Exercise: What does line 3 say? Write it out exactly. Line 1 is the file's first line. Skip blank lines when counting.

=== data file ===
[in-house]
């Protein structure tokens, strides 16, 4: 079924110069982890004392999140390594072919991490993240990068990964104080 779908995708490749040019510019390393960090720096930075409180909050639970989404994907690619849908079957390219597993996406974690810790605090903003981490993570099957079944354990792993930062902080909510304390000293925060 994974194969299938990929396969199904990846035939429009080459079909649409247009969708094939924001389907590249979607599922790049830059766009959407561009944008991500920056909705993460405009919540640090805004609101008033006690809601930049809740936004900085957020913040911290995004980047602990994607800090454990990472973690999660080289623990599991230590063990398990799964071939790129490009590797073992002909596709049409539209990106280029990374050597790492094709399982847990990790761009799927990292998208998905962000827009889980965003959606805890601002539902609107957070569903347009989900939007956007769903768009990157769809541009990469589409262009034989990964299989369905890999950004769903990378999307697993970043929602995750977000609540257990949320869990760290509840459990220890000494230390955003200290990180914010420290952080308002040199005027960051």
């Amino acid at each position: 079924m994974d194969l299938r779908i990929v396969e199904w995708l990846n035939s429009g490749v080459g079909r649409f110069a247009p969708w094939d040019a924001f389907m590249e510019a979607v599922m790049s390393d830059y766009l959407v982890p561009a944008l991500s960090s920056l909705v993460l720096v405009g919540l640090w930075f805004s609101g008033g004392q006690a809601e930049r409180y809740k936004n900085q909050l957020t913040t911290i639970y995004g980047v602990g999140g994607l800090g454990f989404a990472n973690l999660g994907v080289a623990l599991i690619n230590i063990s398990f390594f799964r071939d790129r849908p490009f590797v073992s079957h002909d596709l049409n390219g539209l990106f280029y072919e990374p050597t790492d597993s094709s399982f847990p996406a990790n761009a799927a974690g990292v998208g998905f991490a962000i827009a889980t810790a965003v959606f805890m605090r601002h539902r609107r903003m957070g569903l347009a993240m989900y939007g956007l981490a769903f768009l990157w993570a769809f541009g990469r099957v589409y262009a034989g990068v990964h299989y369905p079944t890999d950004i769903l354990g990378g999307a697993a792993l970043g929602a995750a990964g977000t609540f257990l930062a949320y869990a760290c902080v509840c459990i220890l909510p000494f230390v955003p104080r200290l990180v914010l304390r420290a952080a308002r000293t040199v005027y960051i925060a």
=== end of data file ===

């Amino acid at each position: 079924m994974d194969l299938r779908i990929v396969e199904w995708l990846n035939s429009g490749v080459g079909r649409f110069a247009p969708w094939d040019a924001f389907m590249e510019a979607v599922m790049s390393d830059y766009l959407v982890p561009a944008l991500s960090s920056l909705v993460l720096v405009g919540l640090w930075f805004s609101g008033g004392q006690a809601e930049r409180y809740k936004n900085q909050l957020t913040t911290i639970y995004g980047v602990g999140g994607l800090g454990f989404a990472n973690l999660g994907v080289a623990l599991i690619n230590i063990s398990f390594f799964r071939d790129r849908p490009f590797v073992s079957h002909d596709l049409n390219g539209l990106f280029y072919e990374p050597t790492d597993s094709s399982f847990p996406a990790n761009a799927a974690g990292v998208g998905f991490a962000i827009a889980t810790a965003v959606f805890m605090r601002h539902r609107r903003m957070g569903l347009a993240m989900y939007g956007l981490a769903f768009l990157w993570a769809f541009g990469r099957v589409y262009a034989g990068v990964h299989y369905p079944t890999d950004i769903l354990g990378g999307a697993a792993l970043g929602a995750a990964g977000t609540f257990l930062a949320y869990a760290c902080v509840c459990i220890l909510p000494f230390v955003p104080r200290l990180v914010l304390r420290a952080a308002r000293t040199v005027y960051i925060a």